Research: Tammie’s current research combines advanced electronic excited-state modeling and mixed quantum/classical molecular dynamics using surface hopping techniques to simulate photoexcited dynamics in extended conjugated molecules. After a molecule absorbs light, a typical scenario includes relaxation of the initial excitation via complex phonon/vibronic mechanisms through multiple excited states, leading to spatial energy transfer, excitation localization/delocalization, and/or charge separation phenomena. Understanding and control over these processes lies in the heart of all our efforts to design functional photoactive materials. Tammie is currently working to develop and implement combined quantum mechanical and molecular mechanical (QM/MM) excited-state methods for treatment of solvent and thermal bath effects. Her work with M-9 involves optical control of photoinduced processes and optical initiation of high energy materials and developing an understanding of how the relevant excited-state vibrational modes influence relaxation pathways.

Bio: Tammie is co-mentored by Sergei Tretiak and Jason Scharff. Tammie received an S.P. Pavlou and D.E. Strayer endowed fellowship in Chemistry. As a graduate student, she worked with Prof. Oleg Prezhdo investigating nonradiative relaxation phenomena in carbon nanomaterials. She first came to LANL as a GRA working with Sergei Tretiak where she focused on developing new methods for nonadiabatic excited-state molecular dynamics simulations. She was a Director's Postdoctoral Fellow, prior to receiving the Distinguished Postdoc Fellow appointment.

Hung-Ju Yen

J. Robert Oppenheimer Distinguished Postdoctoral Fellow
Physical Chemistry and Applied Spectroscopy Group (C-PCS), Chemistry Division

Hung-Ju Yen, J Robert Oppenheimer Distinguished Postdoc Fellow

Education: Ph.D. in Polymer Science and Engineering, National Taiwan University
M.S. in Applied Chemistry, National Chi Nan University
B.S. in Applied Chemistry, National Chi Nan University

Research: Hung-Ju's main research interest lies in the organic synthesis of electroactive, high refractive polymers and functional nanographenes with tailored optical and electronic properties. Triarylamine derivatives synthesized by Hung-Ju have led to the world’s best electrochromic devices in terms of electroactive reversibility and coloration efficiency. Multi-step organic synthesis gives rise to a series of nanographene derivatives with tunable solubility and catalytic activity. Hung-Ju will further demonstrate their application for electrochromic, light-emitting, gas separation, lithium-ion battery, and memory devices. Hung-Ju also uses a combined organic synthesis and simulation approach to provide design principle of molecules with optimized energetic to control the flexibility, turn on voltage, cycles, life-time, and stability for memory devices.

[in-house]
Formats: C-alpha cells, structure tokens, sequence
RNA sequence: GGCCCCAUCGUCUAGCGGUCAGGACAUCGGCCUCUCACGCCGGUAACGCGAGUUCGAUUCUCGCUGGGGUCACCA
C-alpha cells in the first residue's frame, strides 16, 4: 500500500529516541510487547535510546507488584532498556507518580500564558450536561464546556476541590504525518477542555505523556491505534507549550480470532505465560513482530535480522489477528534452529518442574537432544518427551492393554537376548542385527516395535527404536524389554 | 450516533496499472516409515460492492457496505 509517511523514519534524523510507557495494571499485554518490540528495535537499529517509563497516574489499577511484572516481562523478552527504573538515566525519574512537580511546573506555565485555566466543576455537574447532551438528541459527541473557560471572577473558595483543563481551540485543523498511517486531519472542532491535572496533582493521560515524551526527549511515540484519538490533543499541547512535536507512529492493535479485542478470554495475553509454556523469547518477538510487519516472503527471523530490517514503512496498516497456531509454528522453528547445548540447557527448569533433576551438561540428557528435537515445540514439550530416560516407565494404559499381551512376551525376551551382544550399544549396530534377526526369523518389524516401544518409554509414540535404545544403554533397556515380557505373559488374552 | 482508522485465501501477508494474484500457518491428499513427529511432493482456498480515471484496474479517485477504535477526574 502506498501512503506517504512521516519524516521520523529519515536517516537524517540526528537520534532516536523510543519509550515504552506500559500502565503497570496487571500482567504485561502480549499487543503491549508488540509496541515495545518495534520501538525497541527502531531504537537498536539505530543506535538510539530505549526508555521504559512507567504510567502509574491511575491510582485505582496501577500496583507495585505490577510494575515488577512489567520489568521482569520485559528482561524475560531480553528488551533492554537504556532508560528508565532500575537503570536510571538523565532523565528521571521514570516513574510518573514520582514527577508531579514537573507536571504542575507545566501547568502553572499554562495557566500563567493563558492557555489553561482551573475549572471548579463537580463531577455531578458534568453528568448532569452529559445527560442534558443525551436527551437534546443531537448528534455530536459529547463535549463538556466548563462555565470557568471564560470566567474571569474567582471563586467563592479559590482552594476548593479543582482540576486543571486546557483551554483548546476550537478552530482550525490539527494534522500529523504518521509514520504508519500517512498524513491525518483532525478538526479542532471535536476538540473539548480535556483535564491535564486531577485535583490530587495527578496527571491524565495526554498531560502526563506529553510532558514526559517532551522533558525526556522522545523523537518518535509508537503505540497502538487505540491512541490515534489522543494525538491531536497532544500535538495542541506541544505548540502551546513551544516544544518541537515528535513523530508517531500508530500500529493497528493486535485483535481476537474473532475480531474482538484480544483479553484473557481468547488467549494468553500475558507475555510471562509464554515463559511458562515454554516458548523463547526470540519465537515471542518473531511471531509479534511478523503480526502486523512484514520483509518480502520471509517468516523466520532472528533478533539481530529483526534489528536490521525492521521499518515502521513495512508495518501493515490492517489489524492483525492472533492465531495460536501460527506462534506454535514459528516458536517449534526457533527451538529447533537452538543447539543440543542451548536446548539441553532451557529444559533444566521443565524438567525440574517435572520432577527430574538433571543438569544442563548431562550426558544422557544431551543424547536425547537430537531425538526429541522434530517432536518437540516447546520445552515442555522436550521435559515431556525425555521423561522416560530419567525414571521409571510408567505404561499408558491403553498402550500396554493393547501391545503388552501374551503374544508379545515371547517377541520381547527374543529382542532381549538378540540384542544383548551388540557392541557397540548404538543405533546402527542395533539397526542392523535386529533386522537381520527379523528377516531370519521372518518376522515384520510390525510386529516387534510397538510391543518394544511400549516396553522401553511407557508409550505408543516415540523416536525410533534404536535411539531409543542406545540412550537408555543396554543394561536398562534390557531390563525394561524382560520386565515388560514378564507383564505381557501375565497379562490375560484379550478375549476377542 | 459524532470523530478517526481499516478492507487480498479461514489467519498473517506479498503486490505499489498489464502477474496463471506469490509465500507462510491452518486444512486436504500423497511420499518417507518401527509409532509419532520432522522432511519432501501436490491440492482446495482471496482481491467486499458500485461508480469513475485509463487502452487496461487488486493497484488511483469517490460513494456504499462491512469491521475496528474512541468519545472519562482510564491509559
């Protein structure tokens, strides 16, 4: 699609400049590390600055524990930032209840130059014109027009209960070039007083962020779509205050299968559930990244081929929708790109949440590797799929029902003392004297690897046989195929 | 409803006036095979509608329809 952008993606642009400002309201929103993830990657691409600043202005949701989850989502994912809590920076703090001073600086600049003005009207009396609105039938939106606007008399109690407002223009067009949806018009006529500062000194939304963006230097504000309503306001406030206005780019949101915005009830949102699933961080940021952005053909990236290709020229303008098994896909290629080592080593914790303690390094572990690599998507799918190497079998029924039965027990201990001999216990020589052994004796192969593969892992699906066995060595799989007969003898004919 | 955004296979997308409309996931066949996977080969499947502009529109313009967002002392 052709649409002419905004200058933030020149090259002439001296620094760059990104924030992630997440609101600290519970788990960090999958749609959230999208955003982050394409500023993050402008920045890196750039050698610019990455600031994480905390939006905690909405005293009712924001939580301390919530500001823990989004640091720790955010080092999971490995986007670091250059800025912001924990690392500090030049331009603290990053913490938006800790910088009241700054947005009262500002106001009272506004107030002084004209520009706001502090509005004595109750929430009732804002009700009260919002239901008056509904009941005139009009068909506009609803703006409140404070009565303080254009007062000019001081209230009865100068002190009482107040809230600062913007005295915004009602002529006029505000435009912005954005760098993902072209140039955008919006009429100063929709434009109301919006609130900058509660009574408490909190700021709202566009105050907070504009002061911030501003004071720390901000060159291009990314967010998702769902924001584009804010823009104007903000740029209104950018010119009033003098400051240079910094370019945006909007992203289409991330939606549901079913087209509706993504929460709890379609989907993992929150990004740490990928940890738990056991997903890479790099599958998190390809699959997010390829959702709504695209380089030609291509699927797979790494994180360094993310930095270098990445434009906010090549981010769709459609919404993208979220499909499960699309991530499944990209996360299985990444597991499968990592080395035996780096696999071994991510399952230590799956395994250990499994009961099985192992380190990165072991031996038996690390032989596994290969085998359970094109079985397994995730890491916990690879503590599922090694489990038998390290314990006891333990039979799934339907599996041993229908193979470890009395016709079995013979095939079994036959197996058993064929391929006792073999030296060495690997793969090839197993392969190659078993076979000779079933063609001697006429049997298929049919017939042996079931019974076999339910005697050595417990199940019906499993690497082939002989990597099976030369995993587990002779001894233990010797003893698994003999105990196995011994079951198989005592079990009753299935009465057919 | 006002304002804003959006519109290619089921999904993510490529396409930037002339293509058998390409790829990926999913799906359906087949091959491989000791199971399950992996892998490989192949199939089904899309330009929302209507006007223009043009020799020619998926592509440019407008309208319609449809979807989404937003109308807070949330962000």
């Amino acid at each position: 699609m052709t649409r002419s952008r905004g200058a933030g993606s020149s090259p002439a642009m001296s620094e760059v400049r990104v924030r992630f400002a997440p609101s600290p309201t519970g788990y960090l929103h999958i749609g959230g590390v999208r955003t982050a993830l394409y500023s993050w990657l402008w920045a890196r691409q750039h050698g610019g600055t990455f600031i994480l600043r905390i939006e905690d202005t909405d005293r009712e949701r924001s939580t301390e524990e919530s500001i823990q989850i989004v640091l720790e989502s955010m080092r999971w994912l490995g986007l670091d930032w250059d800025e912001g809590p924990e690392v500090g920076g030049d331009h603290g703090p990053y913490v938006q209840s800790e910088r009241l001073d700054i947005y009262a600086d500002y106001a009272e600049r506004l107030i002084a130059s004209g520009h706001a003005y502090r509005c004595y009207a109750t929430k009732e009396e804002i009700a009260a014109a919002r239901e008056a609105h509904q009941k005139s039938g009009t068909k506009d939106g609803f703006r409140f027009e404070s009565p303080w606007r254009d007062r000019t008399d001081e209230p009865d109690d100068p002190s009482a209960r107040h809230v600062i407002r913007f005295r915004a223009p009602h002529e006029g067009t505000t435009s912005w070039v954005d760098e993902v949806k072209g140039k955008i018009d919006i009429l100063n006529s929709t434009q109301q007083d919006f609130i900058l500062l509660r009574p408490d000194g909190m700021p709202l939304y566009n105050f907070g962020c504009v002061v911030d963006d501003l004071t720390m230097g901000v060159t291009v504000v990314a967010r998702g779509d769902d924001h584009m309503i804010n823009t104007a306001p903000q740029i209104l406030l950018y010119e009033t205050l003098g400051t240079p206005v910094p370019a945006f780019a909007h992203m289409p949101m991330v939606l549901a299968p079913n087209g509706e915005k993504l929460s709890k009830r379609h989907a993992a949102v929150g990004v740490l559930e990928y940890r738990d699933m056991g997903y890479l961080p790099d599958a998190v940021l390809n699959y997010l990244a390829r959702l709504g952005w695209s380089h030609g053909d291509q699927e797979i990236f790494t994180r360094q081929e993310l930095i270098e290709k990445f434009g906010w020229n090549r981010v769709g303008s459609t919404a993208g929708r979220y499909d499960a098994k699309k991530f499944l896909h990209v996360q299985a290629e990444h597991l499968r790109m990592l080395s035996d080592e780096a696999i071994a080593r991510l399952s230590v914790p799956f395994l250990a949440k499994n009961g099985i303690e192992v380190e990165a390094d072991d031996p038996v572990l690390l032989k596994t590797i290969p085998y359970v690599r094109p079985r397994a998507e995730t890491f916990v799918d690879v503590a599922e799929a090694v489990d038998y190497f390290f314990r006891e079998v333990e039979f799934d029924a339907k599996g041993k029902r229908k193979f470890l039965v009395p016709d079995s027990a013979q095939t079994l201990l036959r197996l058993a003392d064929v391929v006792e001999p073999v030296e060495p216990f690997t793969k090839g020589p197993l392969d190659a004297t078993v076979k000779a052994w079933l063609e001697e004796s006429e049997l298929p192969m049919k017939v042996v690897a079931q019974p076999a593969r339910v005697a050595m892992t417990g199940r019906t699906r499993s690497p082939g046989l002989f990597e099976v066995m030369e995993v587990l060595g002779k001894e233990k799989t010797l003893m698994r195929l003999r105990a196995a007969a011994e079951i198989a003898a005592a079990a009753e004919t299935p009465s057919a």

Bio: Hung-Ju is mentored by Hsing-Lin Wang. He completed his Ph.D. degree with the 1st prize of Ph.D. graduates from National Taiwan University (NTU) under the guidance of Prof. Guey-Sheng Liou. He joined LANL after working as a postdoctoral researcher at NTU for a year. He has written/been involved in several grant proposals funded by National Science Council, Ministry of Economic Affairs, Industrial Technology Research Institute, and Institute of Nuclear Energy Research. His current research interest is in the bottom-up organic synthesis of organosoluble and functional nanographenes for organic electronic and energy devices. He joined LANL as a Director's Postdoctoral Fellow, prior to receiving the Distinguished Postdoc Fellow appointment.

Alex Zylstra

Reines Distinguished Postdoctoral Fellow
Plasma Physics Group (P-24), Physics Division

Alex Zylstra, Reines Distinguished Postdoctoral Fellow

Education: Ph.D. in Physics, Massachusetts Institute of Technology
B.A. in Physics, Pomona College

Research: Alex’s research is in the field of high energy density physics. He works on experiments using laser facilities, such as the National Ignition Facility at LLNL and the OMEGA laser at LLE, to create plasmas at the extreme conditions relevant to inertially-confined laboratory fusion and stellar interiors.

Bio: Alex is co-mentored by Hans Herrmann and Ray Leeper. As his thesis research, he characterized fusion implosions on the National Ignition Facility using proton spectroscopy, measured several fusion reactions relevant to nuclear astrophysics using plasmas, and studied charged-particle stopping in dense plasmas. As a graduate student he was a NNSA Stewardship Science Graduate Fellow and a NSF fellow. His current research interests include alternative low-convergence fusion implosions, collisional energy transport rates in fusion plasmas, and few-nucleon fusion reactions relevant to nuclear astrophysics.

Innovations for a secure nation

Four Los Alamos projects selected as R&D 100 Award finalists

Four Los Alamos projects selected as R&D 100 Award finalists

Finalists include X-ray imaging, pipe corrosion, data handling and damage-detection software  

» All Innovations